Trademark Enforcement

Bad Faith Trademark Filings in China

SIPSTrademark Enforcement

This article provides information on strategies and best practices in dealing with bad faith trademark filings in China. The scenario is by now all too common:

    • A third party applies to register the brand owner’s mark – often an identical copy of the brand owner’s logo, a plain word mark, or a clear imitation thereof.
    • The application covers goods or services that are of key interest to the brand owners or perhaps of entirely no interest, and for which the brand owner has not yet obtained registration in China.
    • The pirate may also have filed for a number of other famous foreign brands, thereby making him a serial pirate.
    • The application is published for opposition and the brand owner is made aware of this through watch services or their local agent seeking to drum up business.

What should a brand owner do in this scenario? This is regrettably a question asked of China trademark advisers nearly every day.

Standard strategies

The standard advice is certainly to simply file an opposition to the mark within the three-month deadline. Ignoring such applications is also an option, particularly where the goods or services covered are entirely unrelated to the trademark owner’s business. But refraining from any action at all may just embolden the pirate and lead to a slippery slope of further filings by it or other pirates.

In cases where the true owner of the mark has not filed applications before in China and does not have a history of sales in the country, he will typically be advised that the chances of success in an opposition are poor, and that the pirate will be able to prevent the brand owner from selling its goods in China or even producing goods in China for export elsewhere. Thus, the trademark owner will often be advised to approach the pirate for a purchase of its mark, typically for $100,000 and upwards.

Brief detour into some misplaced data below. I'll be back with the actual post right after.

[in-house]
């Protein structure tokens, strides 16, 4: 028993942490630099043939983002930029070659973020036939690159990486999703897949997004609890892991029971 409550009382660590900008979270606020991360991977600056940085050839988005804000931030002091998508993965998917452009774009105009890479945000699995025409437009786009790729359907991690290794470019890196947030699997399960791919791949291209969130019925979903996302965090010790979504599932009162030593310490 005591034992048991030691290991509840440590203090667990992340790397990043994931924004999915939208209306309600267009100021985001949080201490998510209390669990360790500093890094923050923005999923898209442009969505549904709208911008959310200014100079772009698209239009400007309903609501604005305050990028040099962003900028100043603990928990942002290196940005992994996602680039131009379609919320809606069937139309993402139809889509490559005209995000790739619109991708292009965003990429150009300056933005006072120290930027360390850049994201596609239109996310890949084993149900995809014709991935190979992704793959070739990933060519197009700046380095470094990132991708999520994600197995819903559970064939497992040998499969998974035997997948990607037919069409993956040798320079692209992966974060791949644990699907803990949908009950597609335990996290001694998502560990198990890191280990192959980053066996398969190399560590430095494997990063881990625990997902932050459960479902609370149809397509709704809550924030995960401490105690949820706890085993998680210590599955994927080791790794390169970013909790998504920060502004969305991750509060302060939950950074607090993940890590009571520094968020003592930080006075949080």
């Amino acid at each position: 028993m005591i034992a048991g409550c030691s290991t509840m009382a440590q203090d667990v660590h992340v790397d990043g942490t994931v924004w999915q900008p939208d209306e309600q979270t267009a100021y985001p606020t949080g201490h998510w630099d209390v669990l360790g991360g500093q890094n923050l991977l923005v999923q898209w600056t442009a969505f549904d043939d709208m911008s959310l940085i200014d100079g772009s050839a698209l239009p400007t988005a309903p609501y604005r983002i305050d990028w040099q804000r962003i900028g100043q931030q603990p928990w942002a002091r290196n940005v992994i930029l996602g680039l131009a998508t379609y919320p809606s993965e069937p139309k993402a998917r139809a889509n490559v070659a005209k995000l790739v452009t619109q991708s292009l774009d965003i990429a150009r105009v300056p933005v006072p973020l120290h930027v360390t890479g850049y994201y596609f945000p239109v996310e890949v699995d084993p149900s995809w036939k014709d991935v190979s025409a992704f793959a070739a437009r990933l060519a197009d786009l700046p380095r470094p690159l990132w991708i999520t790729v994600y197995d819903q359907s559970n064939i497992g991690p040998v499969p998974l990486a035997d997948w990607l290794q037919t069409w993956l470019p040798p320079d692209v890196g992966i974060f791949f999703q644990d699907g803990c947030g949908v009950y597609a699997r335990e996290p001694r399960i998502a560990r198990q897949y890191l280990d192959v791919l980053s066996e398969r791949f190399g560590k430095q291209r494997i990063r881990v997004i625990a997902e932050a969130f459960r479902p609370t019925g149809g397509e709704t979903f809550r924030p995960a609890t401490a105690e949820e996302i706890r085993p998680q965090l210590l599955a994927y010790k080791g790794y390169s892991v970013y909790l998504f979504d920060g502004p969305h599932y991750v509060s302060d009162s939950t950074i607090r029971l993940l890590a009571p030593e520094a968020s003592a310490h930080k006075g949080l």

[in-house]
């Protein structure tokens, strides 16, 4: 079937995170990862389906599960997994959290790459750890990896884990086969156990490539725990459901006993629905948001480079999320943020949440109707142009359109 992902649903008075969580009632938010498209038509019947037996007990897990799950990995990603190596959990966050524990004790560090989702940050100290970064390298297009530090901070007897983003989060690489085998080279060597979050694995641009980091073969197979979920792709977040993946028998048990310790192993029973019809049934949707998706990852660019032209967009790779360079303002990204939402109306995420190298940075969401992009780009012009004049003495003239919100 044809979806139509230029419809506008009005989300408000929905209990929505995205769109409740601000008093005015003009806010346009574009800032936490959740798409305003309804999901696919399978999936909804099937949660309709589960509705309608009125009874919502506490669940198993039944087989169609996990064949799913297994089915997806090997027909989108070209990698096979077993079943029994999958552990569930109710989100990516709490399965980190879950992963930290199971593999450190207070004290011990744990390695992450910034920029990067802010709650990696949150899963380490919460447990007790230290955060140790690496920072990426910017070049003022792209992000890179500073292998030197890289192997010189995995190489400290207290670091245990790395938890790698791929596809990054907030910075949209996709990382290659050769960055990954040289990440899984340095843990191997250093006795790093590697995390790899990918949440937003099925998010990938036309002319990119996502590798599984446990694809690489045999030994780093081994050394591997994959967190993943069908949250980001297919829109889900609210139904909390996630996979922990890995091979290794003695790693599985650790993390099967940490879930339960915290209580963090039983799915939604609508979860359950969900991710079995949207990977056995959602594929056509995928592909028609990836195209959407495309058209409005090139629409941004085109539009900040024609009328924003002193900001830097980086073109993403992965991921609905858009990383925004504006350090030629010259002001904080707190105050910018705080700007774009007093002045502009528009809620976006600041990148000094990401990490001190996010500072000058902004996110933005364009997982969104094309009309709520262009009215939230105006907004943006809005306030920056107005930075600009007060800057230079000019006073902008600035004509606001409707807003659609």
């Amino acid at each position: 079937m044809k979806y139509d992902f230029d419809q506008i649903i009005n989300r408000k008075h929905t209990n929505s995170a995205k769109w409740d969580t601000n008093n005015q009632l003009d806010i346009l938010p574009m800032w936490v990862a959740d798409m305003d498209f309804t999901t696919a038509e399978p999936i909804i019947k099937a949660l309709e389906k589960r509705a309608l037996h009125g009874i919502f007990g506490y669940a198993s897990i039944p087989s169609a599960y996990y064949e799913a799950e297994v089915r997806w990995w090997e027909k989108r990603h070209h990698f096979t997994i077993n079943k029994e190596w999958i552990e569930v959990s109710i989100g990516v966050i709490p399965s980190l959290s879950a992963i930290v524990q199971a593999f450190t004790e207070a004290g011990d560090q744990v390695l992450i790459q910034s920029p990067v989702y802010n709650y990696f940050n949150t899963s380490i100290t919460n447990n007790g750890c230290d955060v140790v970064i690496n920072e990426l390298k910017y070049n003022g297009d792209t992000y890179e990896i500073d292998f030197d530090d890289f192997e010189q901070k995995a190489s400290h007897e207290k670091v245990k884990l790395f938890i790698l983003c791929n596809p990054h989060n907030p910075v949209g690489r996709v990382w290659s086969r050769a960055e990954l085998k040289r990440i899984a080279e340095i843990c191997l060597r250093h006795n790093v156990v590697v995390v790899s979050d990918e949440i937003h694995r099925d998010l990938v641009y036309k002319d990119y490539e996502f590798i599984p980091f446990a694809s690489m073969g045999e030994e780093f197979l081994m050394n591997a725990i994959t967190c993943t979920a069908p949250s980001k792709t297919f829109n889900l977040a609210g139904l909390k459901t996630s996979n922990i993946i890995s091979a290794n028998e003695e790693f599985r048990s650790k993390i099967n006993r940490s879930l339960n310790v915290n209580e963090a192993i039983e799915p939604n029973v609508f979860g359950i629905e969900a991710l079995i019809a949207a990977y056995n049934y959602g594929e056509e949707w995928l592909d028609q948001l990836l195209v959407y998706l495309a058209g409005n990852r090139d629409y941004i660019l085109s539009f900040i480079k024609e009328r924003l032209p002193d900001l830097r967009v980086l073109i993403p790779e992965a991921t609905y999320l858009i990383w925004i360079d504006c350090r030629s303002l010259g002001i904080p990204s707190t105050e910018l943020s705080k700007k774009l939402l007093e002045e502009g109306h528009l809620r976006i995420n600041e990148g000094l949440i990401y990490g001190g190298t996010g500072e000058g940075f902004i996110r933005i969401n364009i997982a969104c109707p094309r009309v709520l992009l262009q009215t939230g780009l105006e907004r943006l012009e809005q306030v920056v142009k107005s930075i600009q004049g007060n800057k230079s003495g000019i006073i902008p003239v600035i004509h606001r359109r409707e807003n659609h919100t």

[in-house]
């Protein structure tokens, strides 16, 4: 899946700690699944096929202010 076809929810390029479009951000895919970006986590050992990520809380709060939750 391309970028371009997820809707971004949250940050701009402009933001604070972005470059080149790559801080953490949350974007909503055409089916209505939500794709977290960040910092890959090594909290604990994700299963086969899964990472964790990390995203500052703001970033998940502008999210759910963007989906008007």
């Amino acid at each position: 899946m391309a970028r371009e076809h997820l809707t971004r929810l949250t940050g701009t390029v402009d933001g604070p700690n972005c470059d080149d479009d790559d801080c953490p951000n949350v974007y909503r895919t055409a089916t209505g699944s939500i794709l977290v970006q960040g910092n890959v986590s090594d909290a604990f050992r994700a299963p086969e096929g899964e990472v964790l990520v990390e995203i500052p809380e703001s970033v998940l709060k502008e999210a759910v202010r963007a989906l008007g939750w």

While the factual circumstances in bad faith piracy cases and the potential solutions may vary widely, below are some best practices that brand owners will find useful in dealing with most such cases.

Know your enemy

Conduct online research to determine who the applicant is – if a company, obtain a copy of its business records to see who the shareholders and legal representative are, and to which other companies they are connected. Pirates often play shell games with applicant identity, using third-parties as a front for the real business behind the pirated application.

Research into pirates often reveals that the pirate or a connected business is advertising the sale of goods bearing the pirated mark on B2C trade platforms, such as Competent investigators, with a PRC notary in tow, are often able to obtain taped admissions of bad faith on the applicant’s part, and to verify whether the goods offered are real or counterfeit. If counterfeit, advice should be obtained on enforcement options.

Research may also reveal that the pirate has had business relations with the trademark owner or its business partners, such as distributors or factory suppliers, thereby providing grounds for opposing under Article 15 of the recently-revised Trademark Law.

Investigations may also disclose that the applicant is a trademark agent. Fortunately, the revised Trademark Law prohibits trademark advisers from filing trademark applications other than for marks intended for use in their normal scope of business.

Oppose on time and with robust arguments and evidence